Double climate investment to meet EU 2030 goals: I4CE

  • Market: Electricity
  • 21/02/24

Meeting the EU's 2030 climate targets requires a doubling of real-economy investments across the energy, buildings and transport sectors, a study by think-tank the Institute for Climate Economics (I4CE) published today found.

Combined public and private investment of €813bn/yr is needed over 2024-30 to deliver the climate measures for energy, buildings and transport designed to meet the EU's 2030 target to cut its net greenhouse gas (GHG) emissions by 55pc compared with 1990 levels, the I4CE study found.

This will require €406bn/yr of additional investment, as investment stood at €407bn in 2022 according to I4CE calculations. The figure is a "strict minimum" given the exclusion of sectors such as industry because of data gaps, I4CE emphasised.

Of 22 sectors deemed "critical" to the transition by the think-tank, 20 fell short of required investment levels in 2022. The largest deficit was in passenger battery electric vehicle (EV) investment, which needs to increase by €79bn/yr, followed by electricity grids at €42bn/yr. Closely behind were onshore wind, which needs a €41bn/yr increase in investment, and "medium" — as opposed to "deep" — residential building renovation at €40bn/yr.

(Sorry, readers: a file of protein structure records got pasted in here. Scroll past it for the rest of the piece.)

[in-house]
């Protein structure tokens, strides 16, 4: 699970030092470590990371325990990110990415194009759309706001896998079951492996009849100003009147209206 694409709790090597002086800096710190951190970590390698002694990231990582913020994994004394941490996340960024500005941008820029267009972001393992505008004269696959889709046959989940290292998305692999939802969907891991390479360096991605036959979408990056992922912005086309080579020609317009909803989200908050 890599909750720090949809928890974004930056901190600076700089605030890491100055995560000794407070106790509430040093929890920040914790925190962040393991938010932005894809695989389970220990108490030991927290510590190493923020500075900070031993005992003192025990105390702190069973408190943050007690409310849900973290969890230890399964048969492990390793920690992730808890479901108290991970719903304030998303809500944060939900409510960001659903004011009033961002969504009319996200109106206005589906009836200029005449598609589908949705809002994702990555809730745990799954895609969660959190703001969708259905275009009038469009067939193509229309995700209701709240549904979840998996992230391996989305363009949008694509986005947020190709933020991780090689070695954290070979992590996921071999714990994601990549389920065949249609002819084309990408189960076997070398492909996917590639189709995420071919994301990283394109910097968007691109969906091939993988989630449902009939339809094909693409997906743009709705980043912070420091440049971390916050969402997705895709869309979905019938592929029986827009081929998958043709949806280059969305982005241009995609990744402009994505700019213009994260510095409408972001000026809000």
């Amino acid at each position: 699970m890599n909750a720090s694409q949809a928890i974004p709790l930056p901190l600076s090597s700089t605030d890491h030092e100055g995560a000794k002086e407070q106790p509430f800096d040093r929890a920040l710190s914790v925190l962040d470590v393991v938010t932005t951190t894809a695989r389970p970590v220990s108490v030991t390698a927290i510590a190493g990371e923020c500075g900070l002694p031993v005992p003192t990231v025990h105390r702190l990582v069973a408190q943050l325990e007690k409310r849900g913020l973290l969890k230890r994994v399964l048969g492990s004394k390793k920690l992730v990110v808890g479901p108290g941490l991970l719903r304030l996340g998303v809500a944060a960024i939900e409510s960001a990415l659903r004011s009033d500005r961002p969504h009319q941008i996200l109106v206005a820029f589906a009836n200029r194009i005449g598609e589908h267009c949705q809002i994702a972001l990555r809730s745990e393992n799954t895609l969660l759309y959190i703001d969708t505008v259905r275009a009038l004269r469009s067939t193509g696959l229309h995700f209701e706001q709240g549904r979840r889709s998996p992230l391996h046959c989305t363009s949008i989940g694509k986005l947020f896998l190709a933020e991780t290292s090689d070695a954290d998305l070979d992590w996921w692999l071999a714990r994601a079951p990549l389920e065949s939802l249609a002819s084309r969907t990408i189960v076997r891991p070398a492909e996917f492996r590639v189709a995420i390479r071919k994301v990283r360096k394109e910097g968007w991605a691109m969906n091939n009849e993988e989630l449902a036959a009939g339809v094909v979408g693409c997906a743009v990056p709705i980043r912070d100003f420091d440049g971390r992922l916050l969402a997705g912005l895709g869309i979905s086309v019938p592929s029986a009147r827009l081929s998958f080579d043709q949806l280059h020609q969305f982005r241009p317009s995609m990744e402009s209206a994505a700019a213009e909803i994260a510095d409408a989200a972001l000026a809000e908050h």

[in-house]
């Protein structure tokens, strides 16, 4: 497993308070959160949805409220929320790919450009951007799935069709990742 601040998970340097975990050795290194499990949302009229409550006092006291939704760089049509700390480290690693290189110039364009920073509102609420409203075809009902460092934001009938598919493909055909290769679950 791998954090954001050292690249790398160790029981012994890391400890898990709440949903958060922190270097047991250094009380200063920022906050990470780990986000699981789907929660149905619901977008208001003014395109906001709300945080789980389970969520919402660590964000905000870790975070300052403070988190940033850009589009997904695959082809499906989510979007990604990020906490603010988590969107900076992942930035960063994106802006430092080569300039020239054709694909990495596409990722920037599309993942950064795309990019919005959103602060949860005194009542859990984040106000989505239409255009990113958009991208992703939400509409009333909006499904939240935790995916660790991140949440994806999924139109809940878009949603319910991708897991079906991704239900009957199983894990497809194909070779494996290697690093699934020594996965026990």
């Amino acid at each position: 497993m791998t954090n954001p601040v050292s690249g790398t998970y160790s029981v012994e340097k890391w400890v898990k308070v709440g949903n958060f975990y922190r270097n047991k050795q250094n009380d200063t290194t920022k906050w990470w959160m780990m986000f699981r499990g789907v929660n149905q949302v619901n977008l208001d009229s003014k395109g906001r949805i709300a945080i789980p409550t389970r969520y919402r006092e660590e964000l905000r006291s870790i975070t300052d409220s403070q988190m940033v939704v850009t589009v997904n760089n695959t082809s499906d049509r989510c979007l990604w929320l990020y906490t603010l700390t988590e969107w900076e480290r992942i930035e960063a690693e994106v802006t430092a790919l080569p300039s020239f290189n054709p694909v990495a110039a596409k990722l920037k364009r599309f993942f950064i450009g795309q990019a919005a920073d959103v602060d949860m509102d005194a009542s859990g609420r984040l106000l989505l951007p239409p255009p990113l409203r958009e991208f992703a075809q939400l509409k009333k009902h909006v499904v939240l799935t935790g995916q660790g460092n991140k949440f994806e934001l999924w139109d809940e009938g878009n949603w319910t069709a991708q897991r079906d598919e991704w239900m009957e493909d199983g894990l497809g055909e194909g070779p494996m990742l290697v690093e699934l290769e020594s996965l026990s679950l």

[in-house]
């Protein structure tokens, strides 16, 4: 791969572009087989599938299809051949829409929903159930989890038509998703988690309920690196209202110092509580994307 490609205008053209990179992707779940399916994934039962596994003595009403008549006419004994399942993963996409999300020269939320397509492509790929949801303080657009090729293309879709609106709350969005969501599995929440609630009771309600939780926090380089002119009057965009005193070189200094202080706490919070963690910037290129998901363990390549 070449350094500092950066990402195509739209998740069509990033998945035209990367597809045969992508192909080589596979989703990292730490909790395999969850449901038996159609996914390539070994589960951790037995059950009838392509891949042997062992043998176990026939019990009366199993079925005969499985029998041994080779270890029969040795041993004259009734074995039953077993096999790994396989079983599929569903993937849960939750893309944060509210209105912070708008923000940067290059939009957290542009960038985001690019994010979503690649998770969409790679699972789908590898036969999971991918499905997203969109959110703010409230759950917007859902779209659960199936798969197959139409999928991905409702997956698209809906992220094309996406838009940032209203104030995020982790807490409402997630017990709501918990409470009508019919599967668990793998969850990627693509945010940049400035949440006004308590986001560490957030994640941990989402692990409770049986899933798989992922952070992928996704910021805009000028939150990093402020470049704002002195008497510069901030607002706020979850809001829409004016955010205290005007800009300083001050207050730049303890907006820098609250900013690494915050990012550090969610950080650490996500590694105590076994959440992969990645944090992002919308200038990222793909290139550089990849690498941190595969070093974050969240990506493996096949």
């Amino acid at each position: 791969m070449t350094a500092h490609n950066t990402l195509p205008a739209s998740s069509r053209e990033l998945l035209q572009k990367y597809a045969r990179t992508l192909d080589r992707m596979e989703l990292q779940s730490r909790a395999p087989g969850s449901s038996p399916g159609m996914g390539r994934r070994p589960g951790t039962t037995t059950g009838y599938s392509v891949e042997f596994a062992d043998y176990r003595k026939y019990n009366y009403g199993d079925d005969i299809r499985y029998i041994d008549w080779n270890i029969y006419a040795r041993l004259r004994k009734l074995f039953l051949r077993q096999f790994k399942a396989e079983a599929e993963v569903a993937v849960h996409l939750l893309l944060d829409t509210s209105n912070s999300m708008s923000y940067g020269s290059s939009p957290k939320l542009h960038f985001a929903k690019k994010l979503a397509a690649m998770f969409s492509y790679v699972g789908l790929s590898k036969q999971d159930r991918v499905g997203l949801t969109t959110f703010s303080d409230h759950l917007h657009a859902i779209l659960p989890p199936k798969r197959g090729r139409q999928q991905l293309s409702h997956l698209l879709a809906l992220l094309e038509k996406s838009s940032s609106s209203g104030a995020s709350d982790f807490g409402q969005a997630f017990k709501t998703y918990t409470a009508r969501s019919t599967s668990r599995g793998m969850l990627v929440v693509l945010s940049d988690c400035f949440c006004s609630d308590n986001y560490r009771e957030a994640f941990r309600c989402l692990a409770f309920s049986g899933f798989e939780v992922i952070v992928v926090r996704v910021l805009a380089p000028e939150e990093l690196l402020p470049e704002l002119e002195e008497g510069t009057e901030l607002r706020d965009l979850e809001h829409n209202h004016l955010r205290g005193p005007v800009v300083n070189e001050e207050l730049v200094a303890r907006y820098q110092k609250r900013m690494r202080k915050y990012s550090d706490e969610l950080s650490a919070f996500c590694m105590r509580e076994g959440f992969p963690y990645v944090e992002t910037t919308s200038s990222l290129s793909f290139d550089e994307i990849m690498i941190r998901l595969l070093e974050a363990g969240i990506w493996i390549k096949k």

At the other end of the scale, marine energy requires only €0.6bn/yr of further investment and new non-residential buildings' energy performance €3bn/yr, while EV charging points, light commercial plug-in hybrid EVs, and new residential building' energy performance need €4bn/yr each.

The two sectors already surpassing annual investment needs in 2022 were hydropower and battery storage, I4CE found.

Overall, the seven transport categories studied required the largest total increase in investment at around €147bn, followed by €137bn across the eight building categories and €122bn for the seven energy sector areas examined.

Further EU funding will likely be needed as part of efforts to close these investment gaps, the study found, both for areas "by nature dependent on a degree of EU-level funding" such as trans-European infrastructure, and more generally given that the bloc's climate funding is falling with the winding down of the temporary NextGenerationEU instrument, set up to help the region recover from the economic impact of the Covid-19 pandemic.


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